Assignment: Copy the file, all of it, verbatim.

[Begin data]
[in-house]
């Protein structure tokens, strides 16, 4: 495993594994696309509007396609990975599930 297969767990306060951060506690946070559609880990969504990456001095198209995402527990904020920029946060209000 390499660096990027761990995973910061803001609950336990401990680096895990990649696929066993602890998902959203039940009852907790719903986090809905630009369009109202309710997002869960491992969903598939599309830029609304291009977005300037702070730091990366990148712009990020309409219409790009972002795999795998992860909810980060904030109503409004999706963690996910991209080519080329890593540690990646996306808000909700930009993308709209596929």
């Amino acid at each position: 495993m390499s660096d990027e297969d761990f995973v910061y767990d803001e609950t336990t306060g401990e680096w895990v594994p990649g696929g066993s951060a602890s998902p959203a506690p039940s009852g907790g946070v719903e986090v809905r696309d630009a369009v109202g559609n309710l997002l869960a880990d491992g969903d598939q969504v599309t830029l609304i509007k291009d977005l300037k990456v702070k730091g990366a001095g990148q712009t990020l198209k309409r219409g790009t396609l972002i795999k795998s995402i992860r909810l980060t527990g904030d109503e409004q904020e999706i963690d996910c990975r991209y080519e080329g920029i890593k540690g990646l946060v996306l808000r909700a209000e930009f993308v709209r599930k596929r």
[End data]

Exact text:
[in-house]
């Protein structure tokens, strides 16, 4: 495993594994696309509007396609990975599930 297969767990306060951060506690946070559609880990969504990456001095198209995402527990904020920029946060209000 390499660096990027761990995973910061803001609950336990401990680096895990990649696929066993602890998902959203039940009852907790719903986090809905630009369009109202309710997002869960491992969903598939599309830029609304291009977005300037702070730091990366990148712009990020309409219409790009972002795999795998992860909810980060904030109503409004999706963690996910991209080519080329890593540690990646996306808000909700930009993308709209596929």
């Amino acid at each position: 495993m390499s660096d990027e297969d761990f995973v910061y767990d803001e609950t336990t306060g401990e680096w895990v594994p990649g696929g066993s951060a602890s998902p959203a506690p039940s009852g907790g946070v719903e986090v809905r696309d630009a369009v109202g559609n309710l997002l869960a880990d491992g969903d598939q969504v599309t830029l609304i509007k291009d977005l300037k990456v702070k730091g990366a001095g990148q712009t990020l198209k309409r219409g790009t396609l972002i795999k795998s995402i992860r909810l980060t527990g904030d109503e409004q904020e999706i963690d996910c990975r991209y080519e080329g920029i890593k540690g990646l946060v996306l808000r909700a209000e930009f993308v709209r599930k596929r």